A recent article in The Retiree quotes comments made by NSW Police’s Head of Traffic to the effect that people over 70 should not drive. Officer John Hartley believes older drivers should stay off the road, citing a 20 per cent increase in the number of seniors killed in traffic accidents. According to Officer Hartley older motorists had difficulty driving in the centre of a lane, going through red lights or stop signs, and backing into and over objects, and these issues put older drivers, their passengers and other road users at great risk.
There has of course been uproar from older drivers, and numerous opposing comments have been added to the news article quoting reasons why these suggestions should not be actioned.
How important is it for older drivers to continue to be able to drive, especially if they have complied with regulations that they provide medical evidence of any health problems, and have regular driving tests after a certain age? For an older person to lose their licence at the age of 70, regardless of their ability to continue to drive safely, is said, in the article, to be “draconian”. If 70 is now considered to be the “new 50”, the withdrawal of a licence means a loss of independence, and the necessity to depend on others for transport.
When I trained in the USA recently to be an Elder Mediator, it was interesting that the issue most mediated in Florida was whether an older person should be permitted to continue driving. These were usually issues brought to mediation by family members who were concerned at an older parent’s capacity to drive safely. The mediation assists family members to focus on the needs of the older parent, discuss available options, and usually a compromise can be reached, for example restrictions on the times of day (not during peak hours), the distances to be driven, and driving at night, with family members committing to assist with driving during those periods.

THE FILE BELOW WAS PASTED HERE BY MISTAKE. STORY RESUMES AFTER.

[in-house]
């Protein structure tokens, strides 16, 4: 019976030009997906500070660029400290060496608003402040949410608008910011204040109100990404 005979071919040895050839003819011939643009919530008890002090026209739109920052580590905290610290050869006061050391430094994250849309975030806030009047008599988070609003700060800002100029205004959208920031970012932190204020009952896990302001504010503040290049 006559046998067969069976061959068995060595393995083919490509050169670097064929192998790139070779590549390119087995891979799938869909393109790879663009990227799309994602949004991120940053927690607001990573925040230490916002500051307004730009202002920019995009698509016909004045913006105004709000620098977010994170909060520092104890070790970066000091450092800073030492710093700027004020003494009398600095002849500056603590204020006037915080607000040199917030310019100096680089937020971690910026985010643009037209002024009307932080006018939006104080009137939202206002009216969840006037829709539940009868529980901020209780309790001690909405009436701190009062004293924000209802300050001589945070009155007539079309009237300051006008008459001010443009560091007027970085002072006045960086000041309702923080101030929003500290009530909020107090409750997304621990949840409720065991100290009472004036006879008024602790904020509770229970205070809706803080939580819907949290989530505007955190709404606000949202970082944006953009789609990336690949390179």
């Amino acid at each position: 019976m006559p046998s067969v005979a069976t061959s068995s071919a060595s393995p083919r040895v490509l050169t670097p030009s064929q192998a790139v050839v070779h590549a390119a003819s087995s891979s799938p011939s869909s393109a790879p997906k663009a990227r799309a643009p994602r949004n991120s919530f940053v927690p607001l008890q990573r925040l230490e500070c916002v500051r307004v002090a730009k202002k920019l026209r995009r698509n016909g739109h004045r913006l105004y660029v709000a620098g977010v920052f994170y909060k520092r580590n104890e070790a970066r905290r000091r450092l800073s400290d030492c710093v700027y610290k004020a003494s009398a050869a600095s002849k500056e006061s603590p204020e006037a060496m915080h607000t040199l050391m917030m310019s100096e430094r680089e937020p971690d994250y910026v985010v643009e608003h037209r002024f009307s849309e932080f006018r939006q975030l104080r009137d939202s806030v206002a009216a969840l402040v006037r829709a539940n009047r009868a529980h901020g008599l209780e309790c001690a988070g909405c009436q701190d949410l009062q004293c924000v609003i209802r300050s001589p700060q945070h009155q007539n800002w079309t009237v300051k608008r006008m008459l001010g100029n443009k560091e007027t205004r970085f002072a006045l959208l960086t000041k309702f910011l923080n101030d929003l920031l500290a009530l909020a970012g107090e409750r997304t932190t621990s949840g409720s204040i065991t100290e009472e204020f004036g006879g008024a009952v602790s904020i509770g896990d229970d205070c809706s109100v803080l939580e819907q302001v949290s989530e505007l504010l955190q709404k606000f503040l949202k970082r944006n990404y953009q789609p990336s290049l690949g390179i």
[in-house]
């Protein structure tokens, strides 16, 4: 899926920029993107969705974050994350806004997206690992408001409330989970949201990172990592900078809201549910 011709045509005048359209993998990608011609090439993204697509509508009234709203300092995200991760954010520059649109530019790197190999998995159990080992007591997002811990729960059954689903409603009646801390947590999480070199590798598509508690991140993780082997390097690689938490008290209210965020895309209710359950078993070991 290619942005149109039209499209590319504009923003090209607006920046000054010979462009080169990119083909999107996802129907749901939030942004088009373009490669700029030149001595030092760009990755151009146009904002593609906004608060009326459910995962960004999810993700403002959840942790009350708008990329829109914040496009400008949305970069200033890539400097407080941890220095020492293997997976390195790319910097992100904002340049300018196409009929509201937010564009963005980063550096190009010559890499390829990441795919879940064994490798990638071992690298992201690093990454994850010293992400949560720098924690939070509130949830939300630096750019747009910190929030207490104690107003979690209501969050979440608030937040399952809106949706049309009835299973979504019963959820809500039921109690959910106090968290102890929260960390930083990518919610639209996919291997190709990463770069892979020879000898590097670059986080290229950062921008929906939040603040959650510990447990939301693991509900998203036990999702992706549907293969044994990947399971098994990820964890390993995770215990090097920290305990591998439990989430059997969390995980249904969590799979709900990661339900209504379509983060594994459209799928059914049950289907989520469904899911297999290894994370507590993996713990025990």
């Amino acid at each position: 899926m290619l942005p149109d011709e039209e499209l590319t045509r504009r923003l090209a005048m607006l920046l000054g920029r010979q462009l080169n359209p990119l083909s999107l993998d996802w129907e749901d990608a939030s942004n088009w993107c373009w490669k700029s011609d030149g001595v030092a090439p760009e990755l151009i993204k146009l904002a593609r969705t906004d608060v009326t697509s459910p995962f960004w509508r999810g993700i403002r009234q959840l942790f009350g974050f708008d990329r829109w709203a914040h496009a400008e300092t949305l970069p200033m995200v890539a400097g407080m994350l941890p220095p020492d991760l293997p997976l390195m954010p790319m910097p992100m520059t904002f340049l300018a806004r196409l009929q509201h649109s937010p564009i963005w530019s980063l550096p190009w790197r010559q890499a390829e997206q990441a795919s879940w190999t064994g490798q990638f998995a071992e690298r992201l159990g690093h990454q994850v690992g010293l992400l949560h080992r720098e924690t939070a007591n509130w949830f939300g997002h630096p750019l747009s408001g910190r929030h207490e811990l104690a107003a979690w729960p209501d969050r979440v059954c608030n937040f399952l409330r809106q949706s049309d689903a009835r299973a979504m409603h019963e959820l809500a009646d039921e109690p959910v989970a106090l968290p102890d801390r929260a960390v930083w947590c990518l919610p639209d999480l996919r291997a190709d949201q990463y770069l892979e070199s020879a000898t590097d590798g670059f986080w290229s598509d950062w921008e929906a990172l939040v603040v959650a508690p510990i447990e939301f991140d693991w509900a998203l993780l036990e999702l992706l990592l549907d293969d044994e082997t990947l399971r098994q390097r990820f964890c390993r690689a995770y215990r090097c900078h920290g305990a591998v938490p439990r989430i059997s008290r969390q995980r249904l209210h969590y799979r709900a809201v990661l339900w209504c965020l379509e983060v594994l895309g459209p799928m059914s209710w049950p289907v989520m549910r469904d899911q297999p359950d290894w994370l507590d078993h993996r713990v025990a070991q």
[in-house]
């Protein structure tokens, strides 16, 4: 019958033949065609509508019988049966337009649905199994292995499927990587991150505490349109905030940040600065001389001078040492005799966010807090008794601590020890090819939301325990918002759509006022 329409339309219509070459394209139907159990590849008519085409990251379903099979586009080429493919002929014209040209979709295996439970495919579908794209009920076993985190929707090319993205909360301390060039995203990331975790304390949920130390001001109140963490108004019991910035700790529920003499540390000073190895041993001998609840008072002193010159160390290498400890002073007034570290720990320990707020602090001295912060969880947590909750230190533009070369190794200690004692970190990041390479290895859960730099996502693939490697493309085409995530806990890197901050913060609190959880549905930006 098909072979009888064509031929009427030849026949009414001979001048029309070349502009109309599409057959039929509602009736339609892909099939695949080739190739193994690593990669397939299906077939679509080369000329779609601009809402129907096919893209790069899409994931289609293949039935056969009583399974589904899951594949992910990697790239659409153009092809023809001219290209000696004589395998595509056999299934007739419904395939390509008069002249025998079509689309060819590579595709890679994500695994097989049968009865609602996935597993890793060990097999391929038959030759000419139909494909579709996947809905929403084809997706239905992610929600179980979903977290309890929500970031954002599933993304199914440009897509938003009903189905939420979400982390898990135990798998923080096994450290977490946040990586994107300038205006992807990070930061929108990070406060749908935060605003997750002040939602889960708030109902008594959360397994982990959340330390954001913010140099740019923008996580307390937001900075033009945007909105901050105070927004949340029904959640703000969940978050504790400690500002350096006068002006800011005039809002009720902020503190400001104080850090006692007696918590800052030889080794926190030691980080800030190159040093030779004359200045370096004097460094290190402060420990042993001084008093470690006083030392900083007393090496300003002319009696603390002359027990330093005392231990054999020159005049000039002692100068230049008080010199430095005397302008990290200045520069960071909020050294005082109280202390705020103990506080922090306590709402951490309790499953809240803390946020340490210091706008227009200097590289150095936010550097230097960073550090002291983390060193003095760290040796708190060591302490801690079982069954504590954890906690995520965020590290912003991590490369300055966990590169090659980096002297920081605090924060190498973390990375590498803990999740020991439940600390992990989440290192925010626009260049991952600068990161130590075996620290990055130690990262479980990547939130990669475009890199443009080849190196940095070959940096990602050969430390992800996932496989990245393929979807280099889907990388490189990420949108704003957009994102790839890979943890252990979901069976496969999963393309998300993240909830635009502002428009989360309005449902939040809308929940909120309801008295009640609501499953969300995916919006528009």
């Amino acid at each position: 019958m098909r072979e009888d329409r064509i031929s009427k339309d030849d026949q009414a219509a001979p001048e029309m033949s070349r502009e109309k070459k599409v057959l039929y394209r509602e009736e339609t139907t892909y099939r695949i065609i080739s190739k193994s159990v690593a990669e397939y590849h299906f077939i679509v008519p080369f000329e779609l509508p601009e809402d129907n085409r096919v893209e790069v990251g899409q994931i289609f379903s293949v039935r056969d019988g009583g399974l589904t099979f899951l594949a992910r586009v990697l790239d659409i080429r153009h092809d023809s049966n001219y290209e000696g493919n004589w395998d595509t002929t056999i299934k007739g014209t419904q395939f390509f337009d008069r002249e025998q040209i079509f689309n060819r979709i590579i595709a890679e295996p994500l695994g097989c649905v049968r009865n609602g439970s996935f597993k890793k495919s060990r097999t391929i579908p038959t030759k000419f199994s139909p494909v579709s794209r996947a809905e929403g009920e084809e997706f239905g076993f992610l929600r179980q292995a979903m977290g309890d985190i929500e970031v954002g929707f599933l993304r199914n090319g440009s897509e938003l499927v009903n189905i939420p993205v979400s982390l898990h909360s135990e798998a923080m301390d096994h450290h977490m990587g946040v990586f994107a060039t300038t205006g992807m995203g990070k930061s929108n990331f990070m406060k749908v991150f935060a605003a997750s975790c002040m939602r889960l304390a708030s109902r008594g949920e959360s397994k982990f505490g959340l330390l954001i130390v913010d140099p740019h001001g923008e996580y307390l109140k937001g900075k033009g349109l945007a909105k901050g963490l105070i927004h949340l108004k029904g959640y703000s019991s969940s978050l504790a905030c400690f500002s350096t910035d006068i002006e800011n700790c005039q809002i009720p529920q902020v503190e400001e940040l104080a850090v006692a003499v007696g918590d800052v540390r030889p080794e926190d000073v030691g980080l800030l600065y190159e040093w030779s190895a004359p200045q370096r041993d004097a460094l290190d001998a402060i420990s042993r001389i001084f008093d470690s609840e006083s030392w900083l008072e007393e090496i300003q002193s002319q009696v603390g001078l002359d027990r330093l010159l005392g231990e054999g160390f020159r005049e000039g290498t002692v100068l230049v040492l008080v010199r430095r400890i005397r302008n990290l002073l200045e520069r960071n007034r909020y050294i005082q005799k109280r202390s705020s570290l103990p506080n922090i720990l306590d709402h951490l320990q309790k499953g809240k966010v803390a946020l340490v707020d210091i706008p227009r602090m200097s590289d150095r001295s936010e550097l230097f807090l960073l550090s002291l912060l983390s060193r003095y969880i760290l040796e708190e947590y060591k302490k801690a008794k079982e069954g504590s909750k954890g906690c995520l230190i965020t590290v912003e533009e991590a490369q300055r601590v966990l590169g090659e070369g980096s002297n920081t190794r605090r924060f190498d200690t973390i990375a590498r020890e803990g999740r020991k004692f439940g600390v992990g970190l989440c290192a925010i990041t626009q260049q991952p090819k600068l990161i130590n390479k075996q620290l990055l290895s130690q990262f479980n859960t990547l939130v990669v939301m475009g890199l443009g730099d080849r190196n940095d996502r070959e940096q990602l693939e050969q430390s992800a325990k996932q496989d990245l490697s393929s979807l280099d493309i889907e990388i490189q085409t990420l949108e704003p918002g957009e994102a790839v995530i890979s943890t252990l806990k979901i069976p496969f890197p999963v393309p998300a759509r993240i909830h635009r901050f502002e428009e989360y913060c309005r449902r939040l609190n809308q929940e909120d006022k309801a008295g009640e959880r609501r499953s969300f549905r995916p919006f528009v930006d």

While Elder Mediation is not frequently used in Australia (because many people are not familiar with its benefits) it is a growing industry in Canada and the USA to assist in family disputes over a number of issues including driving, managing the elder’s finances, and the best care for the elder.
You can read the article, and make comments, here.
By Lyn Lucas
Catherine Henry Partner’s Lyn Lucas has specialist training in Elder Mediation and is available for your enquiries.